As I've seen over the decades some magnificent rock bands never seem to make it and Big Star is a perfect example of that.  Big Star had been around in the 60's instead of the 70's, they would have certainly been able to have been as iconic as Buffalo Springfield or The Byrds. 

“Instead, Big Star found themselves terribly out of time as a brilliant pop band sitting at odds amongst the glam and bluesy rock of the early 70s. Their second album Radio City is probably their best. It’s full of bright, shining pop songs with a touch of Southern soul alongside the trebly guitars and keening lyrics that seem to constantly reflect on a lost adolescence. Alex Chilton had previously enjoyed success with chart toppers the Box Tops but here, following the departure of songwriting foil Chris Bell, he came into his own. The chugging melodic songs such as ace in the hole September Gurls basically invented the career of bands like Teenage Fanclub. However, Big Star struggled to get noticed and it was only when bands such as R.E.M. and the Replacements started name checking them that their music started to get rediscovered.” (normanrecords.com)

"Jody Stephens, drummer of Big Start stated that “was filled with enthusiasm for the band's #1 Record. Fresh, new and exciting, with hints of The Beatles, Badfinger and The Byrds in its musical DNA, Big Star’s debut album was championed by legions of enthusiastic rock critics but met with public indifference. The blame for that was laid at a distribution network that failed to get the album into record stores. After the departure of guitarist Chris Bell, pushed the remaining band members to create another album.  

The band became a three-piece, and all had a little bit of a larger role to play musically. And because there were just three of us, there was a lot more space we could do something with, or not. So, there was a lot more opportunity, and, certainly, it helped with our evolution and changed the character of the band.

Stylistically, the band's 2nd album, Radio City, picked up from where #1 Record left off, blending taut rock’n’roll (O My Soul) with dreamy power-pop (September Gurls) and reflective acoustic ballads (I’m In Love With A Girl).  Suddenly, there was more of a worldly outlook on the band's lyrics and music.

Released in February 1974, Radio City boasted striking artwork featuring front and back cover photographs by William Eggleston.  The front cover, called The Red Ceiling, ‘was taken in Mississippi and was part of his catalogue of photographs and Alex was the one who picked it out.’" (udiscover.com)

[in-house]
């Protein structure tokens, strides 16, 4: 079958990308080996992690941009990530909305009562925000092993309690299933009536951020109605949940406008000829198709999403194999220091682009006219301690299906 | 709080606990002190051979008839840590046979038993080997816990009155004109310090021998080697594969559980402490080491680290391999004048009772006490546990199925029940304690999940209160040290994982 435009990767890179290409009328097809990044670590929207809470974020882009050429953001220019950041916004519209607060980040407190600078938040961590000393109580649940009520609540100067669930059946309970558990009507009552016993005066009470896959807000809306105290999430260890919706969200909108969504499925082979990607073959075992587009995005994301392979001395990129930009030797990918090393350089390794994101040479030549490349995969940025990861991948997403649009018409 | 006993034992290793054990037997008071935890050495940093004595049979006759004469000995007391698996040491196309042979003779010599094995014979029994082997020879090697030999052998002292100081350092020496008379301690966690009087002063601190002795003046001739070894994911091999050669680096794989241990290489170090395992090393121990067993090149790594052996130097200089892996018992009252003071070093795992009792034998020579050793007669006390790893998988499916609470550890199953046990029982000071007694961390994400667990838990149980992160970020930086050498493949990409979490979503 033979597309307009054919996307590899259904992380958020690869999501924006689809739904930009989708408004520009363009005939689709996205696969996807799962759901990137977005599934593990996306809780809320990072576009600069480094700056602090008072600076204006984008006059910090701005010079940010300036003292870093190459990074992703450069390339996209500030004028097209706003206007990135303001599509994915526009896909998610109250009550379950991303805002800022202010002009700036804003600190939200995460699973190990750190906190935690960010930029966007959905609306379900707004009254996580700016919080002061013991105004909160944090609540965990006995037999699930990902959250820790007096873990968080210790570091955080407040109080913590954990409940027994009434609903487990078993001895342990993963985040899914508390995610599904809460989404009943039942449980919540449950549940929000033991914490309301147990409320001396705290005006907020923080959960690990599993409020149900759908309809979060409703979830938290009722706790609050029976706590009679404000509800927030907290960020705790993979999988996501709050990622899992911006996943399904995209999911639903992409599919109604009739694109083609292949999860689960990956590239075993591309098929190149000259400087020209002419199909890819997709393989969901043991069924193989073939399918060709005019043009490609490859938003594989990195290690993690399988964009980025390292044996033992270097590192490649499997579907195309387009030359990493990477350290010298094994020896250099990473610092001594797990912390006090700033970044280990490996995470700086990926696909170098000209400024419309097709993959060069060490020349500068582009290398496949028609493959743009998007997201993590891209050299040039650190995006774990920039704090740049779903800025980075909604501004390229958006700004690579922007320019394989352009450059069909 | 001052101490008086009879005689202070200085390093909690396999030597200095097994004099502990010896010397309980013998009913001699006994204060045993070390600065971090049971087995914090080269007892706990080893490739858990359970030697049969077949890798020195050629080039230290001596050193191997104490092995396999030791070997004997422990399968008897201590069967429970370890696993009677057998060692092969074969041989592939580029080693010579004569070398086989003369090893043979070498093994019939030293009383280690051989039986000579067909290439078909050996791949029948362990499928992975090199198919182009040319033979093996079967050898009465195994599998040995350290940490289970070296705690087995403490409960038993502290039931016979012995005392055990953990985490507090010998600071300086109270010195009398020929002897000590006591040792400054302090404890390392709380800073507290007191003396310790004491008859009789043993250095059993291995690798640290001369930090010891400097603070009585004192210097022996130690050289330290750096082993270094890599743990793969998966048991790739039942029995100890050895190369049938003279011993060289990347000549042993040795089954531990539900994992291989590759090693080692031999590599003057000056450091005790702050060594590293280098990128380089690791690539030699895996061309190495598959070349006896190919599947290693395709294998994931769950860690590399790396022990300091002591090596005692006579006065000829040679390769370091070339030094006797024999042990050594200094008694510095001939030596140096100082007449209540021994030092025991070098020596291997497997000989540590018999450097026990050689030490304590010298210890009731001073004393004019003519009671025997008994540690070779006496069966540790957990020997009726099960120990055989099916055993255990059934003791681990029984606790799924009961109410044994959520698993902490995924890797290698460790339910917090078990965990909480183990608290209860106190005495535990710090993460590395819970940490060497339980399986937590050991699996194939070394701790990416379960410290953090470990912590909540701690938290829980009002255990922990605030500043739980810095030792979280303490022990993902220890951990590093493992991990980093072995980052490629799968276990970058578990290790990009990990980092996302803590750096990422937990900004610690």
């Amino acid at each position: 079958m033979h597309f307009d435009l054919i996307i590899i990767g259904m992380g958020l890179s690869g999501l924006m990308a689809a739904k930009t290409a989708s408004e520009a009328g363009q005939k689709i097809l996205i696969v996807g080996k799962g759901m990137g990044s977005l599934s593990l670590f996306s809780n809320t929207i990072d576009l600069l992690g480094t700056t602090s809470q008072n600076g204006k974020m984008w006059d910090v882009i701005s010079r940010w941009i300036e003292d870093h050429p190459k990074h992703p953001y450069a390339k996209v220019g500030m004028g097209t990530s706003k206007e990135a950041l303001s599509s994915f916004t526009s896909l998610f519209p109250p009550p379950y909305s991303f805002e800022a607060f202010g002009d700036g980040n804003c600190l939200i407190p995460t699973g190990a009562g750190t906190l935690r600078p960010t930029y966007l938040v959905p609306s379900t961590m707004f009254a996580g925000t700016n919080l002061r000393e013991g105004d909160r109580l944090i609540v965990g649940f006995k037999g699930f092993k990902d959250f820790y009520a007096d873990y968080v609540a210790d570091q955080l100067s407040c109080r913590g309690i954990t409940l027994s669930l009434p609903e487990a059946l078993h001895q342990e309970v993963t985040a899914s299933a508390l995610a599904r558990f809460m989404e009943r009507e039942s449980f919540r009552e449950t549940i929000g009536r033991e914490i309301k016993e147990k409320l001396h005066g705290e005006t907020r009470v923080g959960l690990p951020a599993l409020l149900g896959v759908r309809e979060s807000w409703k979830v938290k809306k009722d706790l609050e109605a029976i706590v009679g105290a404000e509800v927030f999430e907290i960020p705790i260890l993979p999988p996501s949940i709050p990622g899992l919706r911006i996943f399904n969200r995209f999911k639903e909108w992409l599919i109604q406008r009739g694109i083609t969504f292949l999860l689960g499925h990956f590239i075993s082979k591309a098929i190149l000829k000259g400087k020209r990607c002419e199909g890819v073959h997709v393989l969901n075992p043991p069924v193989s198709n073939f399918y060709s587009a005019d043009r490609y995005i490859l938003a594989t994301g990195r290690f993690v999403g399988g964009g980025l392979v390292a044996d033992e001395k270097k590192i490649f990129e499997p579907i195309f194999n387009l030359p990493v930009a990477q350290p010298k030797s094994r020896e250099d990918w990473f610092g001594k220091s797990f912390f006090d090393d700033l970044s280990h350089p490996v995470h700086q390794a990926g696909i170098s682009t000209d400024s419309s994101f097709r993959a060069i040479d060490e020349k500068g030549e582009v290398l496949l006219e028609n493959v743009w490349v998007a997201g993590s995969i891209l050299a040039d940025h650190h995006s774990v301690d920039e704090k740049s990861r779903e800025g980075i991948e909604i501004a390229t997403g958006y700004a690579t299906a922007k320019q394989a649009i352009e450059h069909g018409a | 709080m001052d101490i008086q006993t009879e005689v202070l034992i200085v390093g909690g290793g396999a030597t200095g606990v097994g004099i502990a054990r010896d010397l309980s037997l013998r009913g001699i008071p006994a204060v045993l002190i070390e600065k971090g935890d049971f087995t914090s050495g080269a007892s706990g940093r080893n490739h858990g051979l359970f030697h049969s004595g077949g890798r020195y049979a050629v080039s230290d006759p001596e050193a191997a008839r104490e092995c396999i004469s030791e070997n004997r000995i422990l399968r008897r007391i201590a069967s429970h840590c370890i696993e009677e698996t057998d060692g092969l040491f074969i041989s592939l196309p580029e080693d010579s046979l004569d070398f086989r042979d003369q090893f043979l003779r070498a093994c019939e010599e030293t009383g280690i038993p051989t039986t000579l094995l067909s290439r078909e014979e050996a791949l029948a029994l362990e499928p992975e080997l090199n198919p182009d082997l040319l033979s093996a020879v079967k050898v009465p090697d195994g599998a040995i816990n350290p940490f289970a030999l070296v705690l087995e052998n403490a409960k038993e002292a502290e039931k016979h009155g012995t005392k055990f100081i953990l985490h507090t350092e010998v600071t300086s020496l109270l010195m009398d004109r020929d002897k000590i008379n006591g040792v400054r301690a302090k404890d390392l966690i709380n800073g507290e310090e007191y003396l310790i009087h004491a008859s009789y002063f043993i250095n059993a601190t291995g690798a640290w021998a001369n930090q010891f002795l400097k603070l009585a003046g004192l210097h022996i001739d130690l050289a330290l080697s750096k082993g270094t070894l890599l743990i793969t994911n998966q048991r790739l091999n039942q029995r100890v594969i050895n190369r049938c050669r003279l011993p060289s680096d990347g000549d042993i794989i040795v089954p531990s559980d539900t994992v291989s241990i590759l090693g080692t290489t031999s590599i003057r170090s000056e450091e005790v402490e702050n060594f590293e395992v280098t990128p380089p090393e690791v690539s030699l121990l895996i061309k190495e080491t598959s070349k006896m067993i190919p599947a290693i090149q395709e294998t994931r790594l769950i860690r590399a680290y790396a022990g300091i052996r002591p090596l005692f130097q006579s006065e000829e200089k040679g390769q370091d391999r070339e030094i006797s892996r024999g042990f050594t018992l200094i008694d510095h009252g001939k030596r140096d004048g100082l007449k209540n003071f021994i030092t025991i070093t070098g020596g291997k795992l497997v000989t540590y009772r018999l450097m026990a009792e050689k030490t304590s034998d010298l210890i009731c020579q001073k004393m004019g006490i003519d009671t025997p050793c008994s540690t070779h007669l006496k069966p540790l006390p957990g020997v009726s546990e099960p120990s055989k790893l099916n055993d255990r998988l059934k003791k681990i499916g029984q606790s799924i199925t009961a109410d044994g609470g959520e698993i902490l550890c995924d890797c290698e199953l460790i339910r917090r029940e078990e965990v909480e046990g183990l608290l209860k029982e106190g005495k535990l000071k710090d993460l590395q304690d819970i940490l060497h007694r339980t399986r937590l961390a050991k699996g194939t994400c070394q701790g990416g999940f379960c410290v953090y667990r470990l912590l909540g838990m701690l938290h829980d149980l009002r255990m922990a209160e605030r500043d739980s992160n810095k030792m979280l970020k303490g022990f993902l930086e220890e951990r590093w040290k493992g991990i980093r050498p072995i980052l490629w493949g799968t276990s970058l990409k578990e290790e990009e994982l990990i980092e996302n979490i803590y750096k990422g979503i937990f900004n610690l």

1973: Neil Young - Time Fades Away

I remember buying this album at a record shop called The Forest during my college years in Dayton, Oh after I happened to go to  see a Neil Young concert at Cincinnati Gardens.  The concert itself had a dark vibe to it.


01. On The Way Home

02. I Am A Child

03. Sugar Mountain

04. Out On The Weekend

05. Harvest

06. Old Man

07. Heart Of Gold

08. The Loner

09. The Last Trip To Tulsa

10. Don't Be Denied

11. Time Fades Away

12. Alabama

13. New Mama

14. Lookout Joe

15. Cinnamon Girl

16. Southern Man

17. Are You Ready For The Country?

18. Last Dance

Neil Young was still laid up at his Broken Arrow ranch, just south of San Francisco, recovering from spinal surgery, when Harvest made him the biggest-selling solo artist in the world. During the long months of his recuperation, there had been a growing clamor for him to tour that had gone unanswered, although he knew there were big bucks to be made by everyone after the album’s phenomenal success. 

The same month, Neil Young started to assemble a large crew of technicians at his ranch to prepare for a three-month, 65-date tour, the largest and longest of its kind to date, which would find him playing nightly to audiences of up to 20,000 people in sports stadiums, basketball arenas, ice hockey rinks. Also at the Broken Arrow ranch were The Stray Gators, the band who’d played on Harvest, including veteran Nashville session drummer Kenny Buttrey, bassist Tim Drummond, pedal-steel player Ben Keith and on keyboards Jack Nitzsche, the producer and arranger who’d first worked with Young on his Buffalo Springfield epic, Expecting To Fly.

They would be his backing band on the forthcoming tour, rehearsals for which were interspersed with recording sessions for the official follow-up to Harvest. Young had already recorded four solo acoustic demos at A&M studios in LA – “Letter From Nam”, “Last Dance”, “Come Along And Say You Will” and “The Bridge” – and worked up more new songs at Broken Arrow. The new record’s working title was ‘Last Dance’. There was even a track listing for it that included the songs “Time Fades Away”, “New Mama”, “Come Along And Say You Will”, “The Bridge”, “Don’t Be Denied” on side one, with “Look Out Joe”, “Journey Through The Past”, “Last Dance” and “Goodbye Christians On The Shore” completing the album.